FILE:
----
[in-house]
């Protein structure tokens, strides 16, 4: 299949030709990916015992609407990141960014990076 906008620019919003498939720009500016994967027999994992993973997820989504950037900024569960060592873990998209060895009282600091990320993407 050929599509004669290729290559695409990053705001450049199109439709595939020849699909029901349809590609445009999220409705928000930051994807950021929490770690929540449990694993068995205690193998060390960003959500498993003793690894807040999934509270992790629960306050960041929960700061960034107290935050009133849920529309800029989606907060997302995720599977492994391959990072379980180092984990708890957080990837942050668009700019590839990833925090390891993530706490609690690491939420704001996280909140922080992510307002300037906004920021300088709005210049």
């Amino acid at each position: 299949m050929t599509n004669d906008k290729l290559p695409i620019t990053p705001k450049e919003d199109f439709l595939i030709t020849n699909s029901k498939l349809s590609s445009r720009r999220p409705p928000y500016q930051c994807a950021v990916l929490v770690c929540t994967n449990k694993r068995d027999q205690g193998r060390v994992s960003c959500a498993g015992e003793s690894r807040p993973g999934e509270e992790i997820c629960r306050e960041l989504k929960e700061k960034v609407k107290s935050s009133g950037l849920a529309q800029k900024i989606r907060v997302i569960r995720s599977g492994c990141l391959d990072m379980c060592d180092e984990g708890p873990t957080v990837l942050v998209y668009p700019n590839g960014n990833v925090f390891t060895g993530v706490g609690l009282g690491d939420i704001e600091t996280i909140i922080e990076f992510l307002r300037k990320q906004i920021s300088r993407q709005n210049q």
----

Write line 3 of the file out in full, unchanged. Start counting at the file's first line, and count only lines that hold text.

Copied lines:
């Amino acid at each position: 299949m050929t599509n004669d906008k290729l290559p695409i620019t990053p705001k450049e919003d199109f439709l595939i030709t020849n699909s029901k498939l349809s590609s445009r720009r999220p409705p928000y500016q930051c994807a950021v990916l929490v770690c929540t994967n449990k694993r068995d027999q205690g193998r060390v994992s960003c959500a498993g015992e003793s690894r807040p993973g999934e509270e992790i997820c629960r306050e960041l989504k929960e700061k960034v609407k107290s935050s009133g950037l849920a529309q800029k900024i989606r907060v997302i569960r995720s599977g492994c990141l391959d990072m379980c060592d180092e984990g708890p873990t957080v990837l942050v998209y668009p700019n590839g960014n990833v925090f390891t060895g993530v706490g609690l009282g690491d939420i704001e600091t996280i909140i922080e990076f992510l307002r300037k990320q906004i920021s300088r993407q709005n210049q």